If you manage your propane tanks by monitoring the levels and making good use of the automatic switch-over from one tank to the other, you will never run out of propane...just remove and fill the one that's empty when it's time ... while the other tank takes over... How long they last depends most on how you use your furnace and your water heater (to a lesser degree) ... If you use your furnace sparingly, they last an amazing length of time. Stovetop, oven and frig use is not that much.

Mirrors...we use McKesh Mirrors that temporarily mount on the doors, and we swear by them. Once adjusted, they go on and come off quickly and easily ... and the best part... you can actually see behind your Bambi! What a concept! We used clip-ons earlier and found them inadequate. You need to see what's behind you as best you can.

I'd personally avoid a cover for your Bambi...the general consensus and experience is that it will damage the clear coat on your trailer through it's constant movement. If you can store your rig under shelter that is good ... enclosed is even better. We store ours at our home under its "Bambi Port" it's protected form the sun and elements, particularly our SW extreme sun and potential hail (eeek!).

Let us know if you have other Bambi questions... and most of all, ENJOY your trailer!
TB & Greg and Abbey Schnauzer
AirForums #21900 . Prez & Membership Chair, 4CU/WBCCI
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Old 06-15-2013, 10:49 PM   #8
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Try the EU2000 and see if it meets your needs; if not, then add the EU2000 companion model to have all the power you will likely ever need ... unless running two AC units. Worked well for us but YMMV.
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Old 06-15-2013, 11:44 PM   #9
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My 2600 yamaha runs ac and everything we need and weights about 75 pounds very cool generator.
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Old 06-16-2013, 10:56 PM   #10
Len and Jeanne
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Congratulations on your new Bambino!

A lot depends upon what kind of camping you do.

If the weather is cold and you have an electrical hookup, you can just take along a small electrical space heater, and not bother with your furnace. A small trailer heats up pretty quickly.

If you are boondocking and the temperature will be freezing, you can use your furnace at a low setting (like 55 F), and just pile on some extra bedding to stay warm. If you keep your roof vent slightly open and store any damp items in your vehicle when it's cold outside, you won't have big indoor condensation problems, which tends to happen during cold weather.

For winter storage, we've either tied down a big tarp, or else stored our Bambi at an RV dealership in town where they have some big sheds. It is a modest expense, but we think it's worth it.

We have a Honda 2000 generator. Now that we have two batteries instead of just the one, we can go three nights on them with conservative use. However, this depends on frequently checking the batteries to keep them close to fully charged when the Bambi isn't camping.

We also switched our halogen lights over to LED lights, and got an on-off switch installed on the fridge fan. It seems to be one of our biggest electricity users.

We tow our Bambi (3500 lbs) with a 2011 Toyota Tacoma, crew cab, with a cap/canopy on the back, which is 6 feet long. The extra storage space comes in very handy for camping gear. We live in the mountains, and the Tacoma is fine over big passes. However, the different years have different towing capacities. Also, you will be heavier with full water and waste water tanks, so we try to keep them empty for long drives.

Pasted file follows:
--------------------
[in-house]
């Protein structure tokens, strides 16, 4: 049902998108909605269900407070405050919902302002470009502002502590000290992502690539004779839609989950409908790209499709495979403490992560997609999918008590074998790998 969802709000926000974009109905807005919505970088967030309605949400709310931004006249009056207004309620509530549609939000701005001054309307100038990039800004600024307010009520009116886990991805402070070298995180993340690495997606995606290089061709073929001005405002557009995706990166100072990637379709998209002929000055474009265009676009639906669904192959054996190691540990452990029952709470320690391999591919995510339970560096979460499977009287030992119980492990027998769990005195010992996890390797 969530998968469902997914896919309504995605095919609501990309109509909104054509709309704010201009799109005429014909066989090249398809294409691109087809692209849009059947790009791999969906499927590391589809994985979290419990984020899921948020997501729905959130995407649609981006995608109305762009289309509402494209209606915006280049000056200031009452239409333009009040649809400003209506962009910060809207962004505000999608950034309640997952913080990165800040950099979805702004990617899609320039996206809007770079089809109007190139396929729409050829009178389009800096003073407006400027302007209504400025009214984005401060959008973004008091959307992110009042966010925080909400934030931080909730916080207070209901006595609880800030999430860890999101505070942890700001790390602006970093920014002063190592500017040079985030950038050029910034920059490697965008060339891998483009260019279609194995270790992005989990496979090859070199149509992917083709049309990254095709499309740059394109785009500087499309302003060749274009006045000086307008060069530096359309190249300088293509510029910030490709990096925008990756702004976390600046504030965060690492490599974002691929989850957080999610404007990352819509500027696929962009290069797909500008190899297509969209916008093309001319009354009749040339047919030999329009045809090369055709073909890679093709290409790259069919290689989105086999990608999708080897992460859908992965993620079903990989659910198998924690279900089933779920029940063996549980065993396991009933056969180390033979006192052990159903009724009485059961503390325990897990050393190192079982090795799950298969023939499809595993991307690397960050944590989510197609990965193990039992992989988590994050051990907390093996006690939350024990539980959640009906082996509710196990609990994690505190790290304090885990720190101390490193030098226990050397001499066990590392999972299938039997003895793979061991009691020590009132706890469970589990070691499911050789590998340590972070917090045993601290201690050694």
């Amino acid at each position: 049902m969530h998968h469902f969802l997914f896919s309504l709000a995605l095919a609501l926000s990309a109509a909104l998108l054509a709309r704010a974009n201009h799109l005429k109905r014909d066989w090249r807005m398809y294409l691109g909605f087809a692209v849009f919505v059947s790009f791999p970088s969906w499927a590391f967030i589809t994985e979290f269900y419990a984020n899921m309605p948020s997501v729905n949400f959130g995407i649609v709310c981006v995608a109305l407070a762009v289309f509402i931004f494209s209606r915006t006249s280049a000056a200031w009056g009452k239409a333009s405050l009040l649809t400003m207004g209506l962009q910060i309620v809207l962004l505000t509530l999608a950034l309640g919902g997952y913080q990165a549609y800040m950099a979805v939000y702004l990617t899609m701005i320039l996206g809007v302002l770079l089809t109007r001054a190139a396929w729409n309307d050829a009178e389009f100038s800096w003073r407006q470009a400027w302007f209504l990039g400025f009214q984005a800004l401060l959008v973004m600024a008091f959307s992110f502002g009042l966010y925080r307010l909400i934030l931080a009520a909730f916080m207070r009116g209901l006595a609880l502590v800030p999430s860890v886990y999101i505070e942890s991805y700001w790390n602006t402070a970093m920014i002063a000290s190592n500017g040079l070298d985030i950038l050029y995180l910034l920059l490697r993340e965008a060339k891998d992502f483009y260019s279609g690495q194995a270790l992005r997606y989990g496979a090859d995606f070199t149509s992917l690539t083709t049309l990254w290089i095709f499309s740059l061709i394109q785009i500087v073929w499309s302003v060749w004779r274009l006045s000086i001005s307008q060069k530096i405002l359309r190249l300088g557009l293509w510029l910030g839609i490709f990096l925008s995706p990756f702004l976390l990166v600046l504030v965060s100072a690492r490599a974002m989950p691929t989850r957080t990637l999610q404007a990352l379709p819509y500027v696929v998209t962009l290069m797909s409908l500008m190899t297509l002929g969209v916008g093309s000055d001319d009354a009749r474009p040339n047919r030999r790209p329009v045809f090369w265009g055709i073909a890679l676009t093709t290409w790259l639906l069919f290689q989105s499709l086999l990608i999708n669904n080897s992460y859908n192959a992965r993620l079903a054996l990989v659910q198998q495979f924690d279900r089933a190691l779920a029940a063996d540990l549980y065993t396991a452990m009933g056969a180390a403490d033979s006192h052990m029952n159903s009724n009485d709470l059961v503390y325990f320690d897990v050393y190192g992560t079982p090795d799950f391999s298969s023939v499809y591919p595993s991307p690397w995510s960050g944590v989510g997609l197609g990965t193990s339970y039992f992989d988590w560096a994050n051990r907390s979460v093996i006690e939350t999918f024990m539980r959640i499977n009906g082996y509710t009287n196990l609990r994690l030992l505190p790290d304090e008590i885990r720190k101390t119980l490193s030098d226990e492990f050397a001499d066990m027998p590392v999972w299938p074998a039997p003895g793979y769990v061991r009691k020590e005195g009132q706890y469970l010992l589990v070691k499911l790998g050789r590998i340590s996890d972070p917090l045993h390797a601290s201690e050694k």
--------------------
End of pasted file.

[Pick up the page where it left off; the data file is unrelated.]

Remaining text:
We try to keep our speed around 55 to 60 mph for best gas milage. At that speed, we're OK with any mountain pass we've attempted.

Your mirrors should be wide enough to give you a view of both sides of your trailer.

Happy trails!
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Old 06-19-2013, 11:07 AM   #11
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2006 19' Safari SE
Santee , California
Join Date: May 2013
Posts: 237
Thanks to all for taking the time to help me out! There's a lot to love about being a member of this community. I really appreciate the great advice which will go along way toward helping Laurie and I as we get started on our Airstream journies. Your comments are so welcome and always appreciated.
Thanks again, Mark and Laurie
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Old 06-19-2013, 06:07 PM   #12
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2006 19' Safari SE
Hayes , Virginia
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We pull our 2006 Bambi SE, 19', with a 2012 Tundra 4.7 with no problems (thus far). We just got back from a trip and got 14mpg, holding 55/60mph. Our Tundra has the towing package which I use while pulling. FYI, it doesn't take long to really appreciate what you have, especially when you pull into a park with motor homes, and more people look at yours rather than the big boys. Great camping......
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Old 06-20-2013, 11:12 AM   #13
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2006 19' Safari SE
Santee , California
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What batteries are best?

I was out looking at 12 volts the other day and the salesman told me most guys with rv's use 2-6 volts (golf cart type). What's best?
Thanks, Mark
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Old 06-20-2013, 11:18 AM   #14
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Originally Posted by Markj55 View Post
I was out looking at 12 volts the other day and the salesman told me most guys with rv's use 2-6 volts (golf cart type). What's best?
Thanks, Mark
That's something of a religious issue.

One camp likes the greater total capacity you get from the golf-cart batteries in series, and those batteries tend to be well-built to deal with the vibration and such. The other camp points out that if you have a problem with one battery, you're dead in the water where with a pair of 12v batteries in parallel you can wire around the bad one if you have a problem with just one battery and get by until you can replace your batteries.

In either case you really should replace both at once so there's no benefit to that aspect of it. In actual practice either problem is the exception rather than the rule, so you just have to choose one option and go camping.